Hi, I’m Ian McClean. I’m the founder of Flow Group and GreenLine Conversations. And this podcast has grown out of the chaos that’s been thrust upon us. During the podcast, I’m going to try and share with you the best of 25 years of helping corporate organizations deal and cope with change. So, as you’re out there, busy making sense of it all, trying to cope, and maybe, in some cases, trying to rebuild your organizations, I’m hoping that some of this can be of some assistance. We’ll keep it deliberately short, because I know you’re busy. Let’s dive in.
If you were starting a business today, what problem would you be setting out to solve and why? This was a question that was asked by Richard Branson, no less, on a piece of social media feed that came to my attention recently. The recipient of the question was Simon Sinek, he of “The Golden Circle” and “Start With Why” fame. And his response, after a pause, was, “The problem I’d try to solve is how we relate to each other”.
He talked about where things are now. Where we are in a society that is judgmental. That’s extremely poor at listening. Where things are black and white. There’s no room for grey areas. And where ‘me being right’ means that ‘you must be wrong’.
He went on to talk about the need for empathy. The ability to give and receive feedback. And he concluded that we are very poor at difficult conversations.
He gave the example of when the Black Lives Matter movement moved into protest, leaders around the world stood by and largely did nothing. Not because they’re bad people but simply because they don’t know how to have a difficult conversation about a sensitive topic like race.
It seems we need to talk about conversations.
The first thing to observe and to witness is this difficulty in having the right conversations, which is very, very human. And it’s very particular to the present situation. The present situation is characterized, as we’ve talked about ad nauseum, by unpredictability, uncertainty, and chaos. When people are in that state, one of the things that is most under threat as a primal fear is the fear that they will lose control. And when there’s very, very little that we can control, the human fear of losing control over my opinion or my point of view, all it’s going to do is it’s going to make me cling more tightly to that, less that gets undermined or taken away. Because it’s one of the very few things that I’ve got certainty around at this moment in time in the world out there.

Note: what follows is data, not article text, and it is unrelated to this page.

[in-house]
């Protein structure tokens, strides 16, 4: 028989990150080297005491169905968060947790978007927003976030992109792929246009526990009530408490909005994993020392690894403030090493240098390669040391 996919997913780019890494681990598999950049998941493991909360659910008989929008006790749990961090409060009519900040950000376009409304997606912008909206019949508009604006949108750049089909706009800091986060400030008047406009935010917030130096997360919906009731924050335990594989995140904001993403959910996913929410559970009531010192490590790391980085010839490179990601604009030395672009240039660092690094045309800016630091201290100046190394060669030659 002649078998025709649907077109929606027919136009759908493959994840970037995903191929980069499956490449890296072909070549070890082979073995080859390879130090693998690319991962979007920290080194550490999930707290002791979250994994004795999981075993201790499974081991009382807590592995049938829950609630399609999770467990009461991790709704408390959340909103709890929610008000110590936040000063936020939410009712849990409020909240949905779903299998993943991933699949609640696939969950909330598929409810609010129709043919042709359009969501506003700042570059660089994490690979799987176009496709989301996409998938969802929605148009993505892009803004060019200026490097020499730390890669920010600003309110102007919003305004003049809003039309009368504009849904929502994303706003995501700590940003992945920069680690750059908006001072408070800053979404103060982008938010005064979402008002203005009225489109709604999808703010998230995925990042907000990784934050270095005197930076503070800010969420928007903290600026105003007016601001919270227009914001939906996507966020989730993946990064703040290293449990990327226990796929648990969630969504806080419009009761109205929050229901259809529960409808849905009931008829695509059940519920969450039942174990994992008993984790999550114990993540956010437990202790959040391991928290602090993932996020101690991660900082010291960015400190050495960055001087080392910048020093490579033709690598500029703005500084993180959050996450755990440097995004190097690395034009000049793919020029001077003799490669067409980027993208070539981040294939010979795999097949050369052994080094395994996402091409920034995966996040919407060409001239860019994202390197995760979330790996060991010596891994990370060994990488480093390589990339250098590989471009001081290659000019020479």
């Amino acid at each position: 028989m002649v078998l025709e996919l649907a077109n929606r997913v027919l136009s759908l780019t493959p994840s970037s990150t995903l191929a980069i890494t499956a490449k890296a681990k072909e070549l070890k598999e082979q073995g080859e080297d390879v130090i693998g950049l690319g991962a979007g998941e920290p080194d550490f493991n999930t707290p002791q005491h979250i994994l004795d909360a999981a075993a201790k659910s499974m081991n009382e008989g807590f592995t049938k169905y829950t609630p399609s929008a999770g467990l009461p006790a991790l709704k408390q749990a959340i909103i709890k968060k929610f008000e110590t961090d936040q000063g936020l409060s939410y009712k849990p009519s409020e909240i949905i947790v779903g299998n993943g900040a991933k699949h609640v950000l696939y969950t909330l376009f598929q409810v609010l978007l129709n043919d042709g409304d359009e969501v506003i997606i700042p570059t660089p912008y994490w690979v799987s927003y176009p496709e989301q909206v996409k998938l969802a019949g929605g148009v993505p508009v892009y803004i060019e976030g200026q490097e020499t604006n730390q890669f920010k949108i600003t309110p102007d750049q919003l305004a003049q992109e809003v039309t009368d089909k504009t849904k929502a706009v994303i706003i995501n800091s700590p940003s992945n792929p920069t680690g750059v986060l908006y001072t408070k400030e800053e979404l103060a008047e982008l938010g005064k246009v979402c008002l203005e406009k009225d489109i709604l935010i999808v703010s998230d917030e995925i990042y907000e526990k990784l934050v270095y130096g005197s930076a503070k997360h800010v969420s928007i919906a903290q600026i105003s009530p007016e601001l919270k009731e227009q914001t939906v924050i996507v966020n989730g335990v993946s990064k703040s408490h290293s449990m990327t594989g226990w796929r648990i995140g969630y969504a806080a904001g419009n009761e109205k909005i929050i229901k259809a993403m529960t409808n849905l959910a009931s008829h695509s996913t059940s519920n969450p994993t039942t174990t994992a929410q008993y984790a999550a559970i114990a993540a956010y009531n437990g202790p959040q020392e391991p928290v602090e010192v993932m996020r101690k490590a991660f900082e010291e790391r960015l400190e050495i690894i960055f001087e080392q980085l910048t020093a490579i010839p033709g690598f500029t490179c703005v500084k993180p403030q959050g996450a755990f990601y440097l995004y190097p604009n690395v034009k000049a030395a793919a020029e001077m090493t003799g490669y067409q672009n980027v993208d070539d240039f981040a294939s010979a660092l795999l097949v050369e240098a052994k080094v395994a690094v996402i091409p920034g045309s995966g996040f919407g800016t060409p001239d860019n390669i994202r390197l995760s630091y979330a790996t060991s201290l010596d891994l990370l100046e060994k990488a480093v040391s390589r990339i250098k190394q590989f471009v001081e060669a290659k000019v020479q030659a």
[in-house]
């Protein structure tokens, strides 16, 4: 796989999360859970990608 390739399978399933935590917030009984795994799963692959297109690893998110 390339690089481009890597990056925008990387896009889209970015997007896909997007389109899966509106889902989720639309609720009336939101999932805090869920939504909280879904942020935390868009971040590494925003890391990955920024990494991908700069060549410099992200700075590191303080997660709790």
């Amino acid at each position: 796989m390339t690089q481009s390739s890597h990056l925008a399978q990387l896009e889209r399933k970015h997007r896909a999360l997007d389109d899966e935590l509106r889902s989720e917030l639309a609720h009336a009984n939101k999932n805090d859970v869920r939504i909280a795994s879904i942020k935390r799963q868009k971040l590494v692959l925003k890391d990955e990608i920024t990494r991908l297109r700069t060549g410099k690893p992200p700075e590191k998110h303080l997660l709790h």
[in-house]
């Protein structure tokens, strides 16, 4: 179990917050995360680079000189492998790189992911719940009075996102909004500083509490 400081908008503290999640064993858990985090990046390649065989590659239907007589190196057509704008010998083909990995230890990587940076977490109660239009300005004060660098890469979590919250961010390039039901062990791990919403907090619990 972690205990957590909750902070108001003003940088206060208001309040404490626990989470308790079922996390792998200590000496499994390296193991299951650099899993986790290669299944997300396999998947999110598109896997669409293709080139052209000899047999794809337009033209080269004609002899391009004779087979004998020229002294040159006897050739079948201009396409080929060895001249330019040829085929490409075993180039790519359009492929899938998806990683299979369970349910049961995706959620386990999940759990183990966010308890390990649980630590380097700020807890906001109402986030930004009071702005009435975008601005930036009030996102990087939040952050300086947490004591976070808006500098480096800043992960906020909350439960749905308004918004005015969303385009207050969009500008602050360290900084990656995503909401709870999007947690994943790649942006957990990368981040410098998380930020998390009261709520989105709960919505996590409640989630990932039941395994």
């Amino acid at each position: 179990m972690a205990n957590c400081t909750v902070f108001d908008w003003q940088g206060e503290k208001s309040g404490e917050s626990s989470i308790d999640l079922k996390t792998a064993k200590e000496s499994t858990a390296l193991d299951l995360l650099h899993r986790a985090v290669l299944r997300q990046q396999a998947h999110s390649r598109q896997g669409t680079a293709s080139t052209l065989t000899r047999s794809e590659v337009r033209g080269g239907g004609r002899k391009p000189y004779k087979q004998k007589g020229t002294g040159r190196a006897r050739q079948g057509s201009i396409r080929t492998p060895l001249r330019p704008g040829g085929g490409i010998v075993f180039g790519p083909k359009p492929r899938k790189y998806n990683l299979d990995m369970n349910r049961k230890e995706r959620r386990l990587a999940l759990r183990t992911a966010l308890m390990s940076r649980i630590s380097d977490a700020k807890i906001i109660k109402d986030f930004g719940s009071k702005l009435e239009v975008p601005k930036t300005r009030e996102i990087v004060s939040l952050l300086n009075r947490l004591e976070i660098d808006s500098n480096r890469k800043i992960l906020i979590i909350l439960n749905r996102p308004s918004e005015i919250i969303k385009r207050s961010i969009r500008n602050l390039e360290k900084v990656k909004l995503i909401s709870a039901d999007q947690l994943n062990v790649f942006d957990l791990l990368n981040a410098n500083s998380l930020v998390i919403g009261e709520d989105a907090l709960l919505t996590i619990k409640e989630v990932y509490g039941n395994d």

It’s no coincidence that this is true during a pandemic. Where people are on edge, patience is low, people’s fuses are shorter, and communication becomes extra difficult. It’s exactly the same that we witnessed during the financial crash 12 years ago. Same set of conditions, coming from a different challenge or set of chaos. And there are two choices. In this situation, as leaders, we can either avoid having a difficult conversation at all. Or we can brutally, heavy-handedly impose a unilateral solution because of our position. How well leaders engaged with difficult conversations we experienced became the foundation of how their reputation was built or broken during the last crash.
So, let’s talk about conversations. I’m going to preface it by saying the conversations, and difficult ones, that I’m about to talk about presuppose that there is a need to stay in a relationship with the person. So, I’m not talking about having a difficult conversation with somebody who just cuts you up on the freeway. I’m talking about the conversations that we need to have with our peers, with our bosses, with our direct reports, with our suppliers, and our clients, and with our families. Where there’s something at stake, and there’s a vested interest on both sides in staying in relationship.
The first thing to acknowledge is that difficult conversations are not easy. When you know you’ve got a point of view or a feeling, and somebody on the other side has got something which is the opposite, and you know you’ve got to have that discussion. Then, it is not an area of comfort. Which is why it’s very, very human when we are in a situation of discomfort where people systematically avoid the conversation. By doing that, all it does is exacerbate things, and the problem only grows worse. So it’s no solution, but to acknowledge getting comfortable with uncomfortable, the CrossFit slogan, is very much part of hosting or having a difficult conversation.